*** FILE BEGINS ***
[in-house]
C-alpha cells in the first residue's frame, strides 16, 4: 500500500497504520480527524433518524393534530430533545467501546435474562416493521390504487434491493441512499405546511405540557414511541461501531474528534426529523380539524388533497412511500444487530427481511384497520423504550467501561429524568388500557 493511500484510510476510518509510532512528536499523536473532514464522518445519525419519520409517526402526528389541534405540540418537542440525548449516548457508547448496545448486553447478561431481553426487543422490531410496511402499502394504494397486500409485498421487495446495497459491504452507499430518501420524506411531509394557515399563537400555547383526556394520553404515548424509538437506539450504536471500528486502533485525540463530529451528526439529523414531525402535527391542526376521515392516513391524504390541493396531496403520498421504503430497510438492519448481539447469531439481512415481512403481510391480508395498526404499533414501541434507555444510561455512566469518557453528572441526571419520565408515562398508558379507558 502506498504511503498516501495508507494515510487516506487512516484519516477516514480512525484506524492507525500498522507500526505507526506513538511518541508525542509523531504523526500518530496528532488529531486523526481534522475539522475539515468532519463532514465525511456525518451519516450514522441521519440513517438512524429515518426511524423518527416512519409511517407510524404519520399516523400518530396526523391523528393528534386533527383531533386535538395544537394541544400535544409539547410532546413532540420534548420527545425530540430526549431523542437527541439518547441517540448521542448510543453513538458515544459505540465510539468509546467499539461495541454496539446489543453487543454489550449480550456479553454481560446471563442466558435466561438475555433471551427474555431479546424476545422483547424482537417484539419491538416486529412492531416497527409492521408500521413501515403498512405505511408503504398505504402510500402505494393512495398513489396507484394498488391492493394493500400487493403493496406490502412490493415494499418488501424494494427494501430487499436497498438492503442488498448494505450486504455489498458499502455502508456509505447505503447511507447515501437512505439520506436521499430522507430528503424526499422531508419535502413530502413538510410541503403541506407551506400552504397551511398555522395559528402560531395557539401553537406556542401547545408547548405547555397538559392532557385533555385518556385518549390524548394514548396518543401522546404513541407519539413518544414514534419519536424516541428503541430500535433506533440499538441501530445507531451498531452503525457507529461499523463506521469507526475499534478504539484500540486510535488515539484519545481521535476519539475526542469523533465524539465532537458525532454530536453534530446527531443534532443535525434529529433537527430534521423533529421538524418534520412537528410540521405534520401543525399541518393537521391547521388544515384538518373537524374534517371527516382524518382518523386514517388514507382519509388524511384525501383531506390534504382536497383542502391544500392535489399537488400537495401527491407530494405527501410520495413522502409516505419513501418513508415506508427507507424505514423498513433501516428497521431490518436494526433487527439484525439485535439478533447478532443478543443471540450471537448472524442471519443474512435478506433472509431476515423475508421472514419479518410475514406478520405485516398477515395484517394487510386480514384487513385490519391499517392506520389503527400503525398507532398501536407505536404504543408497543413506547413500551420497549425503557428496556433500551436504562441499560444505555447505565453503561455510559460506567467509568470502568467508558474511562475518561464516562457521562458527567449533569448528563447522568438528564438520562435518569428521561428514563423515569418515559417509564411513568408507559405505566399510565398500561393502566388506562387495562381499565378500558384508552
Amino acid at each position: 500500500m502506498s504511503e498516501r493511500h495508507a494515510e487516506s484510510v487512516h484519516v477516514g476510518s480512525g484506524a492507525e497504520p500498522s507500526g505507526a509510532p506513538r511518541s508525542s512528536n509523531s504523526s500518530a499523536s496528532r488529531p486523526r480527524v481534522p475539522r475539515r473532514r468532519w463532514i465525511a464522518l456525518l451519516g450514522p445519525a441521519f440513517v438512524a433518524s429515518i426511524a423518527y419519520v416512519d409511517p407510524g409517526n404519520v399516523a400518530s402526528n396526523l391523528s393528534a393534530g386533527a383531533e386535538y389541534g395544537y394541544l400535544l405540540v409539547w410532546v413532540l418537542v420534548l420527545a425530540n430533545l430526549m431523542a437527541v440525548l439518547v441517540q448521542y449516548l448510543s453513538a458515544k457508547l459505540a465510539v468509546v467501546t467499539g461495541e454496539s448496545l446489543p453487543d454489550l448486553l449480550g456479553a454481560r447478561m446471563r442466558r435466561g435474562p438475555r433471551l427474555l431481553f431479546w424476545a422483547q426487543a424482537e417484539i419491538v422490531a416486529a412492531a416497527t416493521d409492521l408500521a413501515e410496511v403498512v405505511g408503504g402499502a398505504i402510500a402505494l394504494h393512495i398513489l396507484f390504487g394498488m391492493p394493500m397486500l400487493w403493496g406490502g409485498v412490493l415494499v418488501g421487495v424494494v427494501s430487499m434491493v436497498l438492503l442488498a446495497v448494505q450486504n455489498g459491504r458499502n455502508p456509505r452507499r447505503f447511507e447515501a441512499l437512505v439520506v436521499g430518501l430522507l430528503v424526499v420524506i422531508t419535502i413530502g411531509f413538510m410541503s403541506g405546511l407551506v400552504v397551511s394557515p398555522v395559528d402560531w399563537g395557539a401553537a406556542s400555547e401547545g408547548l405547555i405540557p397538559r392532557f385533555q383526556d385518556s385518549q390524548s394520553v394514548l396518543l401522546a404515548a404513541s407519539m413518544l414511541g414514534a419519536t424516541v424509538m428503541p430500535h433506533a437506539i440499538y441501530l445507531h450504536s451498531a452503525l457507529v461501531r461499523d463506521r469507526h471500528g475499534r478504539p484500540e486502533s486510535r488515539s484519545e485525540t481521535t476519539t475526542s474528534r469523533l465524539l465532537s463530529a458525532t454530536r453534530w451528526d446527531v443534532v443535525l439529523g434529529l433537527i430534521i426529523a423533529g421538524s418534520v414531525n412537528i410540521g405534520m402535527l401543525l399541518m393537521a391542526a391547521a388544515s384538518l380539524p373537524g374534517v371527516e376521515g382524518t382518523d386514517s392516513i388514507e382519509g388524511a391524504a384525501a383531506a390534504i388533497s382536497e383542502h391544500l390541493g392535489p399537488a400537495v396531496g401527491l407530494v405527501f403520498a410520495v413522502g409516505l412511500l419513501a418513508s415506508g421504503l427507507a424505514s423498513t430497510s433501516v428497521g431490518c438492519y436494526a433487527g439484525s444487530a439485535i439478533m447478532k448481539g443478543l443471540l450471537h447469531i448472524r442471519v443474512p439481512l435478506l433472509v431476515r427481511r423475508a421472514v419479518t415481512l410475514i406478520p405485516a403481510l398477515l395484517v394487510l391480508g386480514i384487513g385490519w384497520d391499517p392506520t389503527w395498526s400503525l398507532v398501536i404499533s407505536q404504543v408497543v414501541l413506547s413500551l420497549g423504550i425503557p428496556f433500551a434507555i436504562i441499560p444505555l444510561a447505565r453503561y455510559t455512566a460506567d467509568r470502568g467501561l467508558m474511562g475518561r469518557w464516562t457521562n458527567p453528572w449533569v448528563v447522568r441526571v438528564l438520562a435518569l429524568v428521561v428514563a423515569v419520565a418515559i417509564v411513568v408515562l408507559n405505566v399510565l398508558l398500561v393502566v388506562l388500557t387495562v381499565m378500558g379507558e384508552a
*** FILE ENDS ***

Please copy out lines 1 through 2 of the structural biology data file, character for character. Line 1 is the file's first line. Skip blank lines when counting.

[in-house]
C-alpha cells in the first residue's frame, strides 16, 4: 500500500497504520480527524433518524393534530430533545467501546435474562416493521390504487434491493441512499405546511405540557414511541461501531474528534426529523380539524388533497412511500444487530427481511384497520423504550467501561429524568388500557 493511500484510510476510518509510532512528536499523536473532514464522518445519525419519520409517526402526528389541534405540540418537542440525548449516548457508547448496545448486553447478561431481553426487543422490531410496511402499502394504494397486500409485498421487495446495497459491504452507499430518501420524506411531509394557515399563537400555547383526556394520553404515548424509538437506539450504536471500528486502533485525540463530529451528526439529523414531525402535527391542526376521515392516513391524504390541493396531496403520498421504503430497510438492519448481539447469531439481512415481512403481510391480508395498526404499533414501541434507555444510561455512566469518557453528572441526571419520565408515562398508558379507558 502506498504511503498516501495508507494515510487516506487512516484519516477516514480512525484506524492507525500498522507500526505507526506513538511518541508525542509523531504523526500518530496528532488529531486523526481534522475539522475539515468532519463532514465525511456525518451519516450514522441521519440513517438512524429515518426511524423518527416512519409511517407510524404519520399516523400518530396526523391523528393528534386533527383531533386535538395544537394541544400535544409539547410532546413532540420534548420527545425530540430526549431523542437527541439518547441517540448521542448510543453513538458515544459505540465510539468509546467499539461495541454496539446489543453487543454489550449480550456479553454481560446471563442466558435466561438475555433471551427474555431479546424476545422483547424482537417484539419491538416486529412492531416497527409492521408500521413501515403498512405505511408503504398505504402510500402505494393512495398513489396507484394498488391492493394493500400487493403493496406490502412490493415494499418488501424494494427494501430487499436497498438492503442488498448494505450486504455489498458499502455502508456509505447505503447511507447515501437512505439520506436521499430522507430528503424526499422531508419535502413530502413538510410541503403541506407551506400552504397551511398555522395559528402560531395557539401553537406556542401547545408547548405547555397538559392532557385533555385518556385518549390524548394514548396518543401522546404513541407519539413518544414514534419519536424516541428503541430500535433506533440499538441501530445507531451498531452503525457507529461499523463506521469507526475499534478504539484500540486510535488515539484519545481521535476519539475526542469523533465524539465532537458525532454530536453534530446527531443534532443535525434529529433537527430534521423533529421538524418534520412537528410540521405534520401543525399541518393537521391547521388544515384538518373537524374534517371527516382524518382518523386514517388514507382519509388524511384525501383531506390534504382536497383542502391544500392535489399537488400537495401527491407530494405527501410520495413522502409516505419513501418513508415506508427507507424505514423498513433501516428497521431490518436494526433487527439484525439485535439478533447478532443478543443471540450471537448472524442471519443474512435478506433472509431476515423475508421472514419479518410475514406478520405485516398477515395484517394487510386480514384487513385490519391499517392506520389503527400503525398507532398501536407505536404504543408497543413506547413500551420497549425503557428496556433500551436504562441499560444505555447505565453503561455510559460506567467509568470502568467508558474511562475518561464516562457521562458527567449533569448528563447522568438528564438520562435518569428521561428514563423515569418515559417509564411513568408507559405505566399510565398500561393502566388506562387495562381499565378500558384508552